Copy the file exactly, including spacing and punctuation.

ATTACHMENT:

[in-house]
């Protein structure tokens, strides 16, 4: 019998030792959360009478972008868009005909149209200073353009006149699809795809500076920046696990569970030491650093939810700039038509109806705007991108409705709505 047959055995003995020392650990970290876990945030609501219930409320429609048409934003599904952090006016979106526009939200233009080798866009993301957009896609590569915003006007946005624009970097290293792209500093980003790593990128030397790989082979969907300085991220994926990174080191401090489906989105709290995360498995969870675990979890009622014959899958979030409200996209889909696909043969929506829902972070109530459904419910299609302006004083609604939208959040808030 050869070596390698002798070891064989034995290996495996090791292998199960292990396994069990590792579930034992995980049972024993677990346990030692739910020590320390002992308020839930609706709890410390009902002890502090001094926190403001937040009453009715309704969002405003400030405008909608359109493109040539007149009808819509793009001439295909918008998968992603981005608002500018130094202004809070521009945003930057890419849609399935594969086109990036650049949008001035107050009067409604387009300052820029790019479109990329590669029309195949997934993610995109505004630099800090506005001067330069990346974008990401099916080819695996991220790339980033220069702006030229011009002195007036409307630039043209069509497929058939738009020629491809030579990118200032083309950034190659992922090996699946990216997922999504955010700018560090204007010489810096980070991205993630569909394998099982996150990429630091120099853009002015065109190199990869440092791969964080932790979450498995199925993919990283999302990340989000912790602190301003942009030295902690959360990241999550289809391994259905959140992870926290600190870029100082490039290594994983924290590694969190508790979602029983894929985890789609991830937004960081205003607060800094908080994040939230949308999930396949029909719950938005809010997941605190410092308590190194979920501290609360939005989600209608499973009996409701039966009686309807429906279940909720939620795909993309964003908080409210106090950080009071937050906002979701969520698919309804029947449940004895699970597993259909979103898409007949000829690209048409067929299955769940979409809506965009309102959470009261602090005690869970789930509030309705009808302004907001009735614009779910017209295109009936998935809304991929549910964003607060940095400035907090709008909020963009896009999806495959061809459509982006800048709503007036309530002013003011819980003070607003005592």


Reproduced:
[in-house]
């Protein structure tokens, strides 16, 4: 019998030792959360009478972008868009005909149209200073353009006149699809795809500076920046696990569970030491650093939810700039038509109806705007991108409705709505 047959055995003995020392650990970290876990945030609501219930409320429609048409934003599904952090006016979106526009939200233009080798866009993301957009896609590569915003006007946005624009970097290293792209500093980003790593990128030397790989082979969907300085991220994926990174080191401090489906989105709290995360498995969870675990979890009622014959899958979030409200996209889909696909043969929506829902972070109530459904419910299609302006004083609604939208959040808030 050869070596390698002798070891064989034995290996495996090791292998199960292990396994069990590792579930034992995980049972024993677990346990030692739910020590320390002992308020839930609706709890410390009902002890502090001094926190403001937040009453009715309704969002405003400030405008909608359109493109040539007149009808819509793009001439295909918008998968992603981005608002500018130094202004809070521009945003930057890419849609399935594969086109990036650049949008001035107050009067409604387009300052820029790019479109990329590669029309195949997934993610995109505004630099800090506005001067330069990346974008990401099916080819695996991220790339980033220069702006030229011009002195007036409307630039043209069509497929058939738009020629491809030579990118200032083309950034190659992922090996699946990216997922999504955010700018560090204007010489810096980070991205993630569909394998099982996150990429630091120099853009002015065109190199990869440092791969964080932790979450498995199925993919990283999302990340989000912790602190301003942009030295902690959360990241999550289809391994259905959140992870926290600190870029100082490039290594994983924290590694969190508790979602029983894929985890789609991830937004960081205003607060800094908080994040939230949308999930396949029909719950938005809010997941605190410092308590190194979920501290609360939005989600209608499973009996409701039966009686309807429906279940909720939620795909993309964003908080409210106090950080009071937050906002979701969520698919309804029947449940004895699970597993259909979103898409007949000829690209048409067929299955769940979409809506965009309102959470009261602090005690869970789930509030309705009808302004907001009735614009779910017209295109009936998935809304991929549910964003607060940095400035907090709008909020963009896009999806495959061809459509982006800048709503007036309530002013003011819980003070607003005592």